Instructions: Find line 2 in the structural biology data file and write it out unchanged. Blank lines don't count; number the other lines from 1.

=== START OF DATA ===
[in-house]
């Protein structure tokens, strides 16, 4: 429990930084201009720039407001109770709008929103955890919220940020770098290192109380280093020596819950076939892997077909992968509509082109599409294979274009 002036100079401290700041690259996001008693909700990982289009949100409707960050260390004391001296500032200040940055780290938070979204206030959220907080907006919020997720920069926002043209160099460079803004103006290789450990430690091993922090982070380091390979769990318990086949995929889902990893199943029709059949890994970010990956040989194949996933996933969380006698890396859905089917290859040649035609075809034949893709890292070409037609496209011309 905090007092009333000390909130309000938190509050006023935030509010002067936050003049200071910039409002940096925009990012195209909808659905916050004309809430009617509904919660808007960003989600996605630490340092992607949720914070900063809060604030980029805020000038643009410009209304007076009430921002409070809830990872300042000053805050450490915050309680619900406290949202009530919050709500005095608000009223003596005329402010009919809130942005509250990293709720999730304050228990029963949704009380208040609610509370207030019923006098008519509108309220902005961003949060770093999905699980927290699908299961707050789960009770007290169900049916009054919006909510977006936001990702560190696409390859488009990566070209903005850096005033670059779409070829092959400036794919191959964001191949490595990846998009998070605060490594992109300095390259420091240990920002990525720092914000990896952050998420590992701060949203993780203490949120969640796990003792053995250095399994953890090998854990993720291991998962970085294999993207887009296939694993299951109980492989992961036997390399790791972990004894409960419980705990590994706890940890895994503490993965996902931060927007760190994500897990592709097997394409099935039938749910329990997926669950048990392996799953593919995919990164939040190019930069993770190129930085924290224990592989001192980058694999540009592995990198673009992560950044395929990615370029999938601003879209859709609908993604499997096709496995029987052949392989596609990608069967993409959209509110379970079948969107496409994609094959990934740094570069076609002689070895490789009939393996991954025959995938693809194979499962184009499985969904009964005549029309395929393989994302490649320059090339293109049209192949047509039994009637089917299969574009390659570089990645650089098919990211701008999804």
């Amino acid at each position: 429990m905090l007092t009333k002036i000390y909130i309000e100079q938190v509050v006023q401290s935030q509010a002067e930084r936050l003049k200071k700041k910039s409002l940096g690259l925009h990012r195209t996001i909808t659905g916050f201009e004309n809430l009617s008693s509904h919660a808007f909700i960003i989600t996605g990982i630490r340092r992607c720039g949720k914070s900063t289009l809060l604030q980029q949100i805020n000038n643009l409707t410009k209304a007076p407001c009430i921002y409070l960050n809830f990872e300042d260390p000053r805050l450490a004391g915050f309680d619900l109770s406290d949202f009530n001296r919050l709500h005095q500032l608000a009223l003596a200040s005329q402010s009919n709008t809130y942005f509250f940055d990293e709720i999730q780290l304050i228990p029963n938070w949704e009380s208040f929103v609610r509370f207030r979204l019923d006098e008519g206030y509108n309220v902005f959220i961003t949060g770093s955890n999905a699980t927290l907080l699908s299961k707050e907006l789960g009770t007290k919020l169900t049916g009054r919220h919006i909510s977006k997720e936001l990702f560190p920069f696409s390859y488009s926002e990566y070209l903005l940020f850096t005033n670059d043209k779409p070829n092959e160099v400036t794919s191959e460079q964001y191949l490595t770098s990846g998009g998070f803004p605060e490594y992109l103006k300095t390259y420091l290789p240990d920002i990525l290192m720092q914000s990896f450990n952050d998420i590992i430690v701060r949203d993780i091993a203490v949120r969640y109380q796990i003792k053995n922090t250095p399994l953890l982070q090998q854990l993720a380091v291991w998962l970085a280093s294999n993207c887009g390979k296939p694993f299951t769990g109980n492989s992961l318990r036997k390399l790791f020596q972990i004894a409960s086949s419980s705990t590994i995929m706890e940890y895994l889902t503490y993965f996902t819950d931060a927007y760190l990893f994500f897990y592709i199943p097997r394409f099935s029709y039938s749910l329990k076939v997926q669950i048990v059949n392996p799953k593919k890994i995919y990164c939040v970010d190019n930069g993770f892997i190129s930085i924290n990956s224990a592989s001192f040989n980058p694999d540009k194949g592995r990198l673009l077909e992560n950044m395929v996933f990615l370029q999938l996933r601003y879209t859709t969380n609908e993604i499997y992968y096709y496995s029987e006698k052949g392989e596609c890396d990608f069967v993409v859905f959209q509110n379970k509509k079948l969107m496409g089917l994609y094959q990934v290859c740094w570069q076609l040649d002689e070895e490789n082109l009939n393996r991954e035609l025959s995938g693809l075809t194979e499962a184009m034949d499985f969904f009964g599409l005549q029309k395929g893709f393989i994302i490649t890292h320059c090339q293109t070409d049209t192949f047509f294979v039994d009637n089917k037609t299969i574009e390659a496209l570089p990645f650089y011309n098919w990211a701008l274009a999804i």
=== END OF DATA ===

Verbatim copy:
């Protein structure tokens, strides 16, 4: 429990930084201009720039407001109770709008929103955890919220940020770098290192109380280093020596819950076939892997077909992968509509082109599409294979274009 002036100079401290700041690259996001008693909700990982289009949100409707960050260390004391001296500032200040940055780290938070979204206030959220907080907006919020997720920069926002043209160099460079803004103006290789450990430690091993922090982070380091390979769990318990086949995929889902990893199943029709059949890994970010990956040989194949996933996933969380006698890396859905089917290859040649035609075809034949893709890292070409037609496209011309 905090007092009333000390909130309000938190509050006023935030509010002067936050003049200071910039409002940096925009990012195209909808659905916050004309809430009617509904919660808007960003989600996605630490340092992607949720914070900063809060604030980029805020000038643009410009209304007076009430921002409070809830990872300042000053805050450490915050309680619900406290949202009530919050709500005095608000009223003596005329402010009919809130942005509250990293709720999730304050228990029963949704009380208040609610509370207030019923006098008519509108309220902005961003949060770093999905699980927290699908299961707050789960009770007290169900049916009054919006909510977006936001990702560190696409390859488009990566070209903005850096005033670059779409070829092959400036794919191959964001191949490595990846998009998070605060490594992109300095390259420091240990920002990525720092914000990896952050998420590992701060949203993780203490949120969640796990003792053995250095399994953890090998854990993720291991998962970085294999993207887009296939694993299951109980492989992961036997390399790791972990004894409960419980705990590994706890940890895994503490993965996902931060927007760190994500897990592709097997394409099935039938749910329990997926669950048990392996799953593919995919990164939040190019930069993770190129930085924290224990592989001192980058694999540009592995990198673009992560950044395929990615370029999938601003879209859709609908993604499997096709496995029987052949392989596609990608069967993409959209509110379970079948969107496409994609094959990934740094570069076609002689070895490789009939393996991954025959995938693809194979499962184009499985969904009964005549029309395929393989994302490649320059090339293109049209192949047509039994009637089917299969574009390659570089990645650089098919990211701008999804």